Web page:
'Gospel of Jesus's Wife:' Doubts Raised About Text: Page 2

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Ernest did not respond to specific questions about how he and Laukamp came to know each other, but it is clear from documents naming Ernest as estate representative that Laukamp placed a great deal of trust in him; one dealing with Ernest and the estate dates to when Laukamp was still alive and has his signature.

Another acquaintance of Laukamp — Axel Herzsprung, who was also a co-owner of ACMB-American Corporation for Milling and Boreworks — told Live Science (in German in an email) that while Laukamp collected souvenirs on trips, he never heard of him having a papyrus. To his knowledge, Laukamp did not collect antiquities, Herzsprung said.

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Live Science searched for other living relatives, checking for records in Sarasota County, and contacted a Laukamp family living in Florida, but they are unrelated. As far as we could tell, Ernest is correct, and Laukamp has no living relatives.

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More questions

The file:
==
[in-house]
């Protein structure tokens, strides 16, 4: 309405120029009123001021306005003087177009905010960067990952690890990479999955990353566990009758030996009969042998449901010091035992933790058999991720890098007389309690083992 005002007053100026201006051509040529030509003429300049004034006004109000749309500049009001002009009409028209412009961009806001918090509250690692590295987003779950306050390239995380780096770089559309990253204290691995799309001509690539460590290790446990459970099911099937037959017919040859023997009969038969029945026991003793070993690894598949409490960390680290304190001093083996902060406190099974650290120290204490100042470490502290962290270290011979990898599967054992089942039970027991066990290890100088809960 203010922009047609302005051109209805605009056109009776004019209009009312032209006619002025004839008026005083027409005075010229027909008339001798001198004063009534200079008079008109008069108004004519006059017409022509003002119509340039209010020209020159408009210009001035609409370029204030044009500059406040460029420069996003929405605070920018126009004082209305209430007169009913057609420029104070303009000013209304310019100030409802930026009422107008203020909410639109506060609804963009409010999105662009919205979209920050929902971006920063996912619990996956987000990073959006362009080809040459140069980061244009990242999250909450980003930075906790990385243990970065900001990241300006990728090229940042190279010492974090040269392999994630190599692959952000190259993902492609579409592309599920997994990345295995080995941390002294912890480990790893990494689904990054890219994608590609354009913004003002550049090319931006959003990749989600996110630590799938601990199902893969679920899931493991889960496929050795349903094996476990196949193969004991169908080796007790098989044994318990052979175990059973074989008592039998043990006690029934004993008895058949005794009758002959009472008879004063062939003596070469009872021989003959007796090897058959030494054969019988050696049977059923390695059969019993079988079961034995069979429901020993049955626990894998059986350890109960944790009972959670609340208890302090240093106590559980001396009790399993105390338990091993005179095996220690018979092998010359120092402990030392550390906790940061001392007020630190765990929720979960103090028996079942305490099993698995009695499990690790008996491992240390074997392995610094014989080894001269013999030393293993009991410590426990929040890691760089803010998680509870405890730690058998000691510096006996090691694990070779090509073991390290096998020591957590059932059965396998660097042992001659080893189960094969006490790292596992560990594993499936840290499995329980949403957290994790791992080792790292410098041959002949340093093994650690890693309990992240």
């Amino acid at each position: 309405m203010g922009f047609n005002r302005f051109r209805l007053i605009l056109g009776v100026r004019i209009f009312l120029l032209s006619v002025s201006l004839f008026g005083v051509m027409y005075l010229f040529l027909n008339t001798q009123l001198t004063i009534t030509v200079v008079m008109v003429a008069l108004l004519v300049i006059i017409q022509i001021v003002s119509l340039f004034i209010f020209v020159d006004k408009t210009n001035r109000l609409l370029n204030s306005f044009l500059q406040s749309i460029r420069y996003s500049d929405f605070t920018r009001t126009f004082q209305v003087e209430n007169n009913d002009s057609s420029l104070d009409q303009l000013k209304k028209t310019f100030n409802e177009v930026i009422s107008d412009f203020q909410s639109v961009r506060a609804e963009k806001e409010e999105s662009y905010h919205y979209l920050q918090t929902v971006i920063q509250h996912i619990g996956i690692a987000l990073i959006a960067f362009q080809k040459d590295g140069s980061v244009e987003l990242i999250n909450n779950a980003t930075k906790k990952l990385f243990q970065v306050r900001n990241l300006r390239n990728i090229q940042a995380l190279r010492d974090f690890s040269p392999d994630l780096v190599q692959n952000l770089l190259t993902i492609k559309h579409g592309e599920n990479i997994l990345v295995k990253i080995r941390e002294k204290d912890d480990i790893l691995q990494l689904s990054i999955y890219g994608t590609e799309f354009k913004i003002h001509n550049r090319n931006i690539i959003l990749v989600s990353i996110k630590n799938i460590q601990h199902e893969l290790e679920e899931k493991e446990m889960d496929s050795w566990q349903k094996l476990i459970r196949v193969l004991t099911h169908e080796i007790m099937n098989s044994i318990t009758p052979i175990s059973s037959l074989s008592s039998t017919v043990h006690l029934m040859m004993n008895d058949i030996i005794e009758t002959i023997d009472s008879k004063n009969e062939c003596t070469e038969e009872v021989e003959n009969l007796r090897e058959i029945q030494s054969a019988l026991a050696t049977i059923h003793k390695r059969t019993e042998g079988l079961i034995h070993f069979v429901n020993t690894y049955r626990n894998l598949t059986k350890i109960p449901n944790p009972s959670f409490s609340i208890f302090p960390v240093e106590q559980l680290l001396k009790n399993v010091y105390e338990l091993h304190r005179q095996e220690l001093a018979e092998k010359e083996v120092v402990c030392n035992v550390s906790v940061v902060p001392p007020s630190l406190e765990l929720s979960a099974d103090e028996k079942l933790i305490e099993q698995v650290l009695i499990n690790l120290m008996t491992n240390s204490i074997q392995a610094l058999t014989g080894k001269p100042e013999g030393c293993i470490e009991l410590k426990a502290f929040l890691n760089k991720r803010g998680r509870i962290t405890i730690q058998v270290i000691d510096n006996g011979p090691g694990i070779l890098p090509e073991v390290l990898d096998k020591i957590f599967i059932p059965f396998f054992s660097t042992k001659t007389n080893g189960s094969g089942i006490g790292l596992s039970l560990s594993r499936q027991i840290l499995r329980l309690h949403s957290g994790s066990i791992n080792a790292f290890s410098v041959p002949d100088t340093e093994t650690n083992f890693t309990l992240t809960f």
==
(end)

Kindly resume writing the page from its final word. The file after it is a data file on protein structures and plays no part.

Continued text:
In the Harvard Theological Review article, King noted that she also received, from the current anonymous owner, a copy of a "typed and signed letter addressed to H. U. Laukamp" that dates to July 15, 1982, from Peter Munro, a now-deceased professor at the Freie University Berlin.

King wrote that the letter said that "a colleague, Professor Fecht, has identified one of Mr. Laukamp's papyri as having nine lines of writing, measuring approximately 110 by 80 mm, and containing text from the Gospel of John ..."

King noted that this document doesn't mention the Gospel of Jesus's wife explicitly. However, if Ernest and Herzsprung are correct, and Laukamp never collected antiquities, the question becomes: Why and how does this document exist? Munro died in 2009, and the "Professor Fecht" may be Gerhard Fecht, an Egyptology professor at the Freie University Berlin who passed away in 2006, King wrote in her article.

The arguments against the papyrus's authenticity by Depuydtand others are complex, but a key problem they cite is that the Coptic text is full of errors, to the extent that it is hard to believe that an ancient Coptic writer could have composed it.

It's not known whether scholars will ever be certain that the text is authentic. More information on its provenance may be found in the future.

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Live Science contacted King several times by phone and email beginning Wednesday, April 16, and received no response. A Harvard University representative has confirmed that King received our requests for comment.

Jonathan Beasley, the assistant director of communications at Harvard Divinity School, told Live Science that King is not available for an interview. However, Live Science did send her detailed information on our search into Laukamp's background.

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This story originally appeared on LiveScience.com.

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